The typical American will spend $1007 on holiday shopping this year, a figure that marks the ninth straight year of increased holiday spending by consumers.Savvy product marketers and retailers cash in on the “tradition” of holiday shopping, opening their doors on Thanksgiving, holding the famous day-after-Thanksgiving Black Friday, and pushing online deals on Cyber Monday. They debut hot consumer electronics around the holidays and offer special deals on shipping, financing, and gift-wrapping to keep buyers in a spending frenzy.
However, if you’re managing debt, trying to save for the future, or dealing with other expenses, should you bow to the pressure to spend money on presents? Financial gurus such as Dave Ramsey suggest spending no more than 1% of your gross income on holiday gifts. This means that if you earn $50,000, you’re wise to keep holiday shopping at $500 or below.
There are many ways to think about holiday spending—including spending your money on student loan repayment, charitable giving, gestures as gifts, or time in nature. Here are a few options to consider as the days get shorter and the holiday list grows longer.
Give Gifts, But in Moderation
Is it possible to sidestep rampant shopping? Yes! Rather than going out on Black Friday and trying to find something for everyone on your list, ask your friend group if you can “draw names” for a gift exchange, meaning each person chooses to give one gift to one person—and set a price limit. Another option: Consider “going in” on gifts with friends or family to a particular person. That way, each gift giver can contribute to the gift’s cost at a level that they can afford, and you can take advantage of a deal to stretch your budget.
Shop Where You Work
Retailers hire seasonally, and if you want to budget for Christmas without breaking the bank, you could do worse than picking up a retail side hustle. Sure, retail work doesn’t pay top dollar, and you may have to deal with mall parking, impatient shoppers, and the perils of sugared-up children waiting for Santa, but if you want to holiday shop without going into debt and also tap store discounts from your temporary employer, job prospects look good. The National Retail Federation projects that retailers will employ an additional 650,000 workers this holiday season. There is a danger, of course, that you may spend more than you earn—so shopper, know thyself before choosing this solution.
Skip the Shopping, Give Experiences
Rethink what a “gift” is – why not give a gesture or experience rather than an object? Are you an ace personal chef, a pro at weekend car detailing, handy with gardening or hedge pruning, a whiz at feng shui or closet organizing? Offer a redeemable coupon(s) for your services.
Outdoor retail cooperative REI initiated “Opt Outside” — giving its employees the day off on Black Friday and encouraging them and the store’s clients to go outside instead of to the mall. Connecting with family and connecting with nature, the store asserts, is a healthier way to form holiday memories than battling the fray at local retailers. If you’re into the idea of a winter outdoors experience, rally some friends or loved ones, and possibly some four-legged companions, and consider some of REI’s suggestions for maximizing their outdoor version of Black Friday.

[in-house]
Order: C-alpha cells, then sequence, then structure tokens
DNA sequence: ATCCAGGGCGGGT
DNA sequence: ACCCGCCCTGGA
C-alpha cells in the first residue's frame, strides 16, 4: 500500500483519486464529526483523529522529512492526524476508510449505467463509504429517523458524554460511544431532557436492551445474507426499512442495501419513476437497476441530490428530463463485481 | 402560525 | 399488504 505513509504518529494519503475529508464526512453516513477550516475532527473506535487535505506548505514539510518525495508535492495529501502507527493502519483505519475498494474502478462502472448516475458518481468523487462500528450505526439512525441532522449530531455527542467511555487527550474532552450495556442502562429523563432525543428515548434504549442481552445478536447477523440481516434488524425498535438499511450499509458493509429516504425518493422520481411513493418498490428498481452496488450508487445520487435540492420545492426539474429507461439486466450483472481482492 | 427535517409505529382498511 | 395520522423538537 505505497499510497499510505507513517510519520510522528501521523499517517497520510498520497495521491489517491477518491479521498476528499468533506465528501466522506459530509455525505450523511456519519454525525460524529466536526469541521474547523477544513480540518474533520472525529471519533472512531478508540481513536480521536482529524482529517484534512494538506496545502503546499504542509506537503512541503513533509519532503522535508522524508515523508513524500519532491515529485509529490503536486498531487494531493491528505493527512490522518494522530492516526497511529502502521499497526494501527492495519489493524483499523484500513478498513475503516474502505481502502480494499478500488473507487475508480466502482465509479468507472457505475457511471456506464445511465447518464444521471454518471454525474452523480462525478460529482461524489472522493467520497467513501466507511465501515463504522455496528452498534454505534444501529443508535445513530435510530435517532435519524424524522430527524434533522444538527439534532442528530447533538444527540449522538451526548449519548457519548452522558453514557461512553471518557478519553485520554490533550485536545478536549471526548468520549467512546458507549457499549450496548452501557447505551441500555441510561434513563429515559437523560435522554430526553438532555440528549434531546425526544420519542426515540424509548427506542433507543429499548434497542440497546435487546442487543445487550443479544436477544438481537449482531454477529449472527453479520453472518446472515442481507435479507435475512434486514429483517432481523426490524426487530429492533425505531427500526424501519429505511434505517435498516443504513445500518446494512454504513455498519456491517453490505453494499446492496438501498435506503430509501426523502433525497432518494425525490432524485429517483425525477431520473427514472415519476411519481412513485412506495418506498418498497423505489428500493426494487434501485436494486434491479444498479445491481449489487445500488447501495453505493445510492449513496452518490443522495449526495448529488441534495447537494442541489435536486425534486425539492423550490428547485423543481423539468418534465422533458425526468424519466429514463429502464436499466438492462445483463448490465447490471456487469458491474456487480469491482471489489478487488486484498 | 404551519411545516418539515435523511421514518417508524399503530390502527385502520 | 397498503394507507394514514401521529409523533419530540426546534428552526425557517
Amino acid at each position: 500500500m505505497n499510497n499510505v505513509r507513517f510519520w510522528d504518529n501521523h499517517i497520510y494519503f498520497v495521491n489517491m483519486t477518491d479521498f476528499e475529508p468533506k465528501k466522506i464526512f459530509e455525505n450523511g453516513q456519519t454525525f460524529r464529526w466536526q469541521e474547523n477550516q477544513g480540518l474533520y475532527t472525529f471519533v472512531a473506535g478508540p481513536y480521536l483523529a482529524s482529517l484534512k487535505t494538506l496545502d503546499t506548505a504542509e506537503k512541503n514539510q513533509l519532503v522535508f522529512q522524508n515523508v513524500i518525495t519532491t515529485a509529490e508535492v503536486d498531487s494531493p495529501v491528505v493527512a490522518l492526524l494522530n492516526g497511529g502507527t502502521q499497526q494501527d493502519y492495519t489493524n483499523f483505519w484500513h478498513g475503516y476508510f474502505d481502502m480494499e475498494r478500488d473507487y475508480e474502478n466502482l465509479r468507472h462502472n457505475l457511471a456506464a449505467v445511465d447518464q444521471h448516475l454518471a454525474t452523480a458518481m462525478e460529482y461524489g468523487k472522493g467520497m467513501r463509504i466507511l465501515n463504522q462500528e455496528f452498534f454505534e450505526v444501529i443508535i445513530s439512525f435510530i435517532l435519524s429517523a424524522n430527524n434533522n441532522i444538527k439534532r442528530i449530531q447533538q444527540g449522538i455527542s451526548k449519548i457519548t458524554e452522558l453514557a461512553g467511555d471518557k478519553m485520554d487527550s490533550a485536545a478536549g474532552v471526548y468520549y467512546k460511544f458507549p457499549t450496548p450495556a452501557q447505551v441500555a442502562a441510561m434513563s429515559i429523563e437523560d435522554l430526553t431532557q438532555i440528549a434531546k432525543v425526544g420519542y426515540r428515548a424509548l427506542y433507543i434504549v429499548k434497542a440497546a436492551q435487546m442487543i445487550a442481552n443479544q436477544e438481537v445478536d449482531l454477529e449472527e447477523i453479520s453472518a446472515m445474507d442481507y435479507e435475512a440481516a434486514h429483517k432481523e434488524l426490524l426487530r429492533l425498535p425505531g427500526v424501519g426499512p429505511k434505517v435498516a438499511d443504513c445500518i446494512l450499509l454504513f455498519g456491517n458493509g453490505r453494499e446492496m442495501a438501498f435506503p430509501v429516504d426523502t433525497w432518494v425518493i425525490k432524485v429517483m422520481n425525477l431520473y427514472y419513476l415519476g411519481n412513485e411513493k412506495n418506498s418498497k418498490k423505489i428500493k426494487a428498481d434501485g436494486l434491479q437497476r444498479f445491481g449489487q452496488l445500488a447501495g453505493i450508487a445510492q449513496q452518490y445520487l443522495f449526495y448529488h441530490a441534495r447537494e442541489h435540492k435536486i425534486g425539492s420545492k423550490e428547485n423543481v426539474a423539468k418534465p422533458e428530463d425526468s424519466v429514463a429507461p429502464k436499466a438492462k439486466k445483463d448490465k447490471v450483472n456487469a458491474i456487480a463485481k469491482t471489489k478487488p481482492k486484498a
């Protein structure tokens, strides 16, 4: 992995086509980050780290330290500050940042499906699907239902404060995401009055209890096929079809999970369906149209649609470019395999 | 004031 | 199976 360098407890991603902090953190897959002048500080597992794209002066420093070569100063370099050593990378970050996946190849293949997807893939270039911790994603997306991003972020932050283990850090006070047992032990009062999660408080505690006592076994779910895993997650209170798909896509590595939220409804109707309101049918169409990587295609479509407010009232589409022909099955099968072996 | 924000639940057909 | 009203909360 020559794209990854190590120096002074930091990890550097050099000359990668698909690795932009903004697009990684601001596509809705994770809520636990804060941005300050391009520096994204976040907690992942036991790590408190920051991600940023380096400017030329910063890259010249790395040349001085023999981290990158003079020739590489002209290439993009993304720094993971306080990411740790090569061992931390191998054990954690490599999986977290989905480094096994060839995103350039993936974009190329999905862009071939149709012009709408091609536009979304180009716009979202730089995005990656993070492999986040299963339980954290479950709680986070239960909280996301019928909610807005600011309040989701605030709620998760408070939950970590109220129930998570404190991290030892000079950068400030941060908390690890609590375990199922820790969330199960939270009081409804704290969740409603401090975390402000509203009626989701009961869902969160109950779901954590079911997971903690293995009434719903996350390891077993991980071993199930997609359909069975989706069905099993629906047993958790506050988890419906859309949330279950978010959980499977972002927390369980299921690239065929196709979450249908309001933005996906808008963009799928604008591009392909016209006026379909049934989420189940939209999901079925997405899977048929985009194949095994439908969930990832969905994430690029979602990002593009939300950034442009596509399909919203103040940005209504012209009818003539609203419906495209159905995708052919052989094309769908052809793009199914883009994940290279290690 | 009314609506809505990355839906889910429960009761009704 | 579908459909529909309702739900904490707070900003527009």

Give to a Cause
Who needs Black Friday or Cyber Monday? On Giving Tuesday — the Tuesday after Thanksgiving — many nonprofits turn up the heat on their annual asks. What began as a $10 million experiment in 2012, a promotion to remind consumers that giving to help causes is a worthy (if not worthier) way to end the year than shopping, is projected to bring $318 million to nonprofits this year.
Many nonprofits line up matching donors for campaigns or offer special feel-good promotions at Giving Tuesday, which means you often get extra bang for your buck this time of year. You can donate to charity in a loved one’s name, or just declare your choice to give to charity as an example to your community. Side benefit: Charitable contributions are tax-deductible, so your good deed may help you come tax time.
Wrapping Things Up
Roughly 25% of consumers told researchers at OpenX, a Pasadena, California-based advertising company, that they planned to increase their holiday spending this year. Given the strong economy and low unemployment trends, the optimism isn’t surprising–who doesn’t love to share their wealth when times are good?
Still, preparing for a rainy day and reducing debt may be an equally valid way to celebrate a flush year and avoid overspending on Black Friday or Cyber Monday. The US personal savings rate has fallen to about 6% of income from a peak of over 17% of income forty years ago, and spending on the future by repaying debt or investing might be the kindest holiday gift anyone can give themselves this holiday.